How the RESTful API Became a Gateway to the World

We're all connected these days, and our giddy, sped-up world calls on computer programs to make these connections. More and more information sites boast, "We have an API" to permit consumption of data by remote computer programs. The sites’ owners understand that it's not enough to publish a document that humans can peruse. Sites must join their data with the vast computer processing infrastructure that spans Planet Earth—and beyond.

Nowadays, when somebody says, "We have an API," they're talking about REST. Microservices—one of the most popular architectures for new applications—also communicate using REST. Many sites are moving to GraphQL, which uses many of the same concepts and tools as REST. So technological innovation continues on the web, but the invention of REST in particular was a historic turning point.

The term REST was invented by Roy T. Fielding in a famous 2000 PhD dissertation, and stands for Representational State Transfer. In this article, I'll explain why previous attempts to create a universal data processing infrastructure failed, and what made today's REST-connected world possible.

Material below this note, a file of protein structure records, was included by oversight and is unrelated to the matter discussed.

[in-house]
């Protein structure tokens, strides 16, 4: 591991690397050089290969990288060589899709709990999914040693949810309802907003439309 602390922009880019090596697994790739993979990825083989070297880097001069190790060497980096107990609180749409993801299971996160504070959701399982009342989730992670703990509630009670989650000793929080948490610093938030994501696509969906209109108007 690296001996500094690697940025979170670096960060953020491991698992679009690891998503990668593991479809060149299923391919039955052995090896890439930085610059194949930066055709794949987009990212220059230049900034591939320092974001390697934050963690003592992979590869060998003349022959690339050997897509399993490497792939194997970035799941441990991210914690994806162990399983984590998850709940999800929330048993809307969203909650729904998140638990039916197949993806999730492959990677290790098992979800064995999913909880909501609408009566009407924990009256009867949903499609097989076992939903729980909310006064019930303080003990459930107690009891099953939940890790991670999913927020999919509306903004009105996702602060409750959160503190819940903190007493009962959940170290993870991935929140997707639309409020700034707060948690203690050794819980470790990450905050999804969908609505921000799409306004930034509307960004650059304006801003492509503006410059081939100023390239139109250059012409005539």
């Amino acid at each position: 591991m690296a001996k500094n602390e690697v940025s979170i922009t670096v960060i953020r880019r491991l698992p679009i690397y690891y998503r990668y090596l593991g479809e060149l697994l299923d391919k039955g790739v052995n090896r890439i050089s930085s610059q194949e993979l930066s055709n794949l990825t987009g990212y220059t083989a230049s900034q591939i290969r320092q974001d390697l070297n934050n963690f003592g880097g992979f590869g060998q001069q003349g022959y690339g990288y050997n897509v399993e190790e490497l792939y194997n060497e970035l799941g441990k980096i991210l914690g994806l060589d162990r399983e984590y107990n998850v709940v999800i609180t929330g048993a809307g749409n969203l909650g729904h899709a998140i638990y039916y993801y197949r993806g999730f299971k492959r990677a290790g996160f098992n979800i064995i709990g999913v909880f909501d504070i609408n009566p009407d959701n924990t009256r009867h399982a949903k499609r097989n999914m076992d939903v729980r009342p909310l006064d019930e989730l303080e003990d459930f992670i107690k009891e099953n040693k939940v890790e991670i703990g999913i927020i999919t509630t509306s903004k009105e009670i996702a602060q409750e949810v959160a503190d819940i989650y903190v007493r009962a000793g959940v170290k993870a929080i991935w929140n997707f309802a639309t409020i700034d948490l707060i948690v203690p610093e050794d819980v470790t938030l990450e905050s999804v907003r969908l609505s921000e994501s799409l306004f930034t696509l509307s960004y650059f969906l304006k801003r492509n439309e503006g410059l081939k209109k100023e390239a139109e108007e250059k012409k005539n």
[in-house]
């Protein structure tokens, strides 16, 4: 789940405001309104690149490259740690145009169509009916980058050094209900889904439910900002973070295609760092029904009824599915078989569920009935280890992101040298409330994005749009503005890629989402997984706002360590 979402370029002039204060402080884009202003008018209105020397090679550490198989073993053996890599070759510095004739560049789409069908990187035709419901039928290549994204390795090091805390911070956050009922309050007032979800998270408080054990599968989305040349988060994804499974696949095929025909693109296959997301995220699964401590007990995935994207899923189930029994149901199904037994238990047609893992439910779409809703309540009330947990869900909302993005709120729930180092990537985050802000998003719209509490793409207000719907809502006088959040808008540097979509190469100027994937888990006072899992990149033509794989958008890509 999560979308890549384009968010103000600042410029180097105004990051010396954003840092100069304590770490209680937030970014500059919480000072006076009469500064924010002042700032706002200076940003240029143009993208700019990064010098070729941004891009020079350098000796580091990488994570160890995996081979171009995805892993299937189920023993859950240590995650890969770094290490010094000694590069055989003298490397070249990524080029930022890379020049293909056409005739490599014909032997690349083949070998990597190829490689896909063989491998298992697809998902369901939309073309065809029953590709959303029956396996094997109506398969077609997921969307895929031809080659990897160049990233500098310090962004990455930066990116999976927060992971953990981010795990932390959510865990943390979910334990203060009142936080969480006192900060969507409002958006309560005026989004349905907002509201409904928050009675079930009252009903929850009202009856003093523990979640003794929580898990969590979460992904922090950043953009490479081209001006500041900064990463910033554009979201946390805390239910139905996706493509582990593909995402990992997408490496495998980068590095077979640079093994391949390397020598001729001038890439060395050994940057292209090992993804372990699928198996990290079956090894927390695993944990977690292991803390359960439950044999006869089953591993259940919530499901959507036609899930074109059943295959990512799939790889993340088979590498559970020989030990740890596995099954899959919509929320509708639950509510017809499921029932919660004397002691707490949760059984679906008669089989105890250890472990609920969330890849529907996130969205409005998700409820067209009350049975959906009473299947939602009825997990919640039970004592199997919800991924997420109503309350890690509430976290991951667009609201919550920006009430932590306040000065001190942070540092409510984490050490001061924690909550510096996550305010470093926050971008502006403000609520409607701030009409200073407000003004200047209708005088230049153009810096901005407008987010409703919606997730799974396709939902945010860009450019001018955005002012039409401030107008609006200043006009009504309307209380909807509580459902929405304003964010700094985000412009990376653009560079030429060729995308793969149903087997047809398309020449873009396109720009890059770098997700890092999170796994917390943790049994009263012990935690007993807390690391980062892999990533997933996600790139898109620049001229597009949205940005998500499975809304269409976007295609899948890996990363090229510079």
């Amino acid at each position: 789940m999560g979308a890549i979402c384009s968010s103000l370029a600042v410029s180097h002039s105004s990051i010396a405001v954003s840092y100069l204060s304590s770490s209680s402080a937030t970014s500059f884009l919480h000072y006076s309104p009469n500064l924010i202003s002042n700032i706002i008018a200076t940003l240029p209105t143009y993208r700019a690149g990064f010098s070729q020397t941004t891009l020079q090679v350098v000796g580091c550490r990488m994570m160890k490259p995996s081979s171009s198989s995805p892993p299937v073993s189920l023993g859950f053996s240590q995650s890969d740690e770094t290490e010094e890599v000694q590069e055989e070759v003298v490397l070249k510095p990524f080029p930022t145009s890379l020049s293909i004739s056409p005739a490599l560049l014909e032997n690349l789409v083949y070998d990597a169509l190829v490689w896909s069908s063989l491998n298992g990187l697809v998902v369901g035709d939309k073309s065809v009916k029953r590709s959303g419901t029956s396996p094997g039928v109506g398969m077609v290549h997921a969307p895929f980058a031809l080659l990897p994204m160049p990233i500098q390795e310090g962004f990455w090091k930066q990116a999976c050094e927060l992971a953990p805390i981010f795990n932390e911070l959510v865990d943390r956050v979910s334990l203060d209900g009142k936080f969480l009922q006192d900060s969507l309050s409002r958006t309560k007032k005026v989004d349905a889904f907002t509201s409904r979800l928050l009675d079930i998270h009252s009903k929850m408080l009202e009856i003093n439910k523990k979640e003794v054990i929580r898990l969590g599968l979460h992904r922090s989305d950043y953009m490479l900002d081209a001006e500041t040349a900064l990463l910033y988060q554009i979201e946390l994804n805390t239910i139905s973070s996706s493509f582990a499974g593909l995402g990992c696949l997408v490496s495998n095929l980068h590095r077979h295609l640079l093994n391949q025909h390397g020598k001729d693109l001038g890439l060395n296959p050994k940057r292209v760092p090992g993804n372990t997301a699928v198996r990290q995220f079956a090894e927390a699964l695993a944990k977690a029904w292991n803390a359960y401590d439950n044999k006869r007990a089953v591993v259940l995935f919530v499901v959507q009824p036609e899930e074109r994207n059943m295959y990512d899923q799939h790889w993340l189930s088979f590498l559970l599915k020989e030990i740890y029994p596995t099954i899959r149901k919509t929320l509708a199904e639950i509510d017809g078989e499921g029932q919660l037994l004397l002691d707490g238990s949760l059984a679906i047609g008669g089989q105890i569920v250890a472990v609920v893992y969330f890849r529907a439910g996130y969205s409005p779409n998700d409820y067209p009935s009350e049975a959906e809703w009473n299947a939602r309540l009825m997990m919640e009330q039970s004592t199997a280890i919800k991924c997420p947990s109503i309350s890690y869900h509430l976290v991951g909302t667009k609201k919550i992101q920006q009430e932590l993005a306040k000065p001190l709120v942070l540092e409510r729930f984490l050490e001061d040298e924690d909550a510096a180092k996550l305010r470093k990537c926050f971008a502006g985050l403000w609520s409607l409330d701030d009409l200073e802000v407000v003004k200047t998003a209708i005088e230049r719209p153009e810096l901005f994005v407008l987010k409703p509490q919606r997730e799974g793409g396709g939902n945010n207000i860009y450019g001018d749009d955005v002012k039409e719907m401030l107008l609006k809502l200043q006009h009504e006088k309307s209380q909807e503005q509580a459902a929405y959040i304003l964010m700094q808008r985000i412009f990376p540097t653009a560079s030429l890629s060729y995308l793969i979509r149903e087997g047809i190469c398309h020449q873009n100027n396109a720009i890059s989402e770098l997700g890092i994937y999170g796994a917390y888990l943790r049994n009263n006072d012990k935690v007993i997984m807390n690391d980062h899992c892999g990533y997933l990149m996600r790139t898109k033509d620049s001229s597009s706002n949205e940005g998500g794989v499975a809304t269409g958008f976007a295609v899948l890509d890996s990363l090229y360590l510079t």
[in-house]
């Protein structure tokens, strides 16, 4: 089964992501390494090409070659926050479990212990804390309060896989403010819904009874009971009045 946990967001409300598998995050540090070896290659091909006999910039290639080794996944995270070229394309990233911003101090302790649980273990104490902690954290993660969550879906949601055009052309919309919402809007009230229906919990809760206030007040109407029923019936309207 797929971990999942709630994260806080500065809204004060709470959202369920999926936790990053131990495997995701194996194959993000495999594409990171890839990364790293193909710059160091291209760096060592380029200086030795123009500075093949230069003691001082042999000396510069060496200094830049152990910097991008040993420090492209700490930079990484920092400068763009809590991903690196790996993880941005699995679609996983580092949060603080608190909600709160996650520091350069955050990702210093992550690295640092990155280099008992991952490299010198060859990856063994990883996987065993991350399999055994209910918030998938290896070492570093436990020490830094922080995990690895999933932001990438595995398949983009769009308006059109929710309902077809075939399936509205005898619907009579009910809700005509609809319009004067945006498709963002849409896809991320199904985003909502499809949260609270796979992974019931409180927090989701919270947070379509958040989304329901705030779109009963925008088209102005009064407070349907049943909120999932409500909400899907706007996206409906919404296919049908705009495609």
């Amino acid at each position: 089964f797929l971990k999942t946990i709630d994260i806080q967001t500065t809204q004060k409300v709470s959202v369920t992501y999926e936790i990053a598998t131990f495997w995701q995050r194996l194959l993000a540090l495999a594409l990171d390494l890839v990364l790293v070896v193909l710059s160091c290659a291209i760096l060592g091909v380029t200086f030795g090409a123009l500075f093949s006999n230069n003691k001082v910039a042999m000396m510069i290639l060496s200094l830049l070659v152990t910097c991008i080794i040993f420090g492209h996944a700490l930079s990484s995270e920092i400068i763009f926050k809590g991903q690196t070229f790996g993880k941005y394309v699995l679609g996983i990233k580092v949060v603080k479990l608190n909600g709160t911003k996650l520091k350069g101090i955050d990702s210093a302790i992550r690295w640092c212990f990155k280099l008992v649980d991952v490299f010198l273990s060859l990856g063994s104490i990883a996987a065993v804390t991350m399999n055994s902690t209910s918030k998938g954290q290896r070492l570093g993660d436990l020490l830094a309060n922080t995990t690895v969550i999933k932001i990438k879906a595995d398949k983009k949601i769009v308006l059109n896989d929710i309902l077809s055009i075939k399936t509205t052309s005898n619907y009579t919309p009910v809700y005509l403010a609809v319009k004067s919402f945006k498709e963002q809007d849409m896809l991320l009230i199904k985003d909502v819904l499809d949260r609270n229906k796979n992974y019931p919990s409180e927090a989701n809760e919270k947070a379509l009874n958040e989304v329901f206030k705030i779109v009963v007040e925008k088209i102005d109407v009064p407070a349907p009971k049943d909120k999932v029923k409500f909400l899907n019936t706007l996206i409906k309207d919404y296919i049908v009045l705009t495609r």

Calls and Clusters

In the 1980s, as applications such as weather forecasting outgrew the capabilities of a single computer, organizations developed new layers of programming to enable distributed computing. To appreciate REST, it's worth examining some of these earlier efforts.

One of the first solutions to distributed computing consisted of designing expensive machines that held hundreds of cooperating processors, such as the Butterfly from Bolt, Beranek and Newman (BBN) and the Connection Machine from Thinking Computers.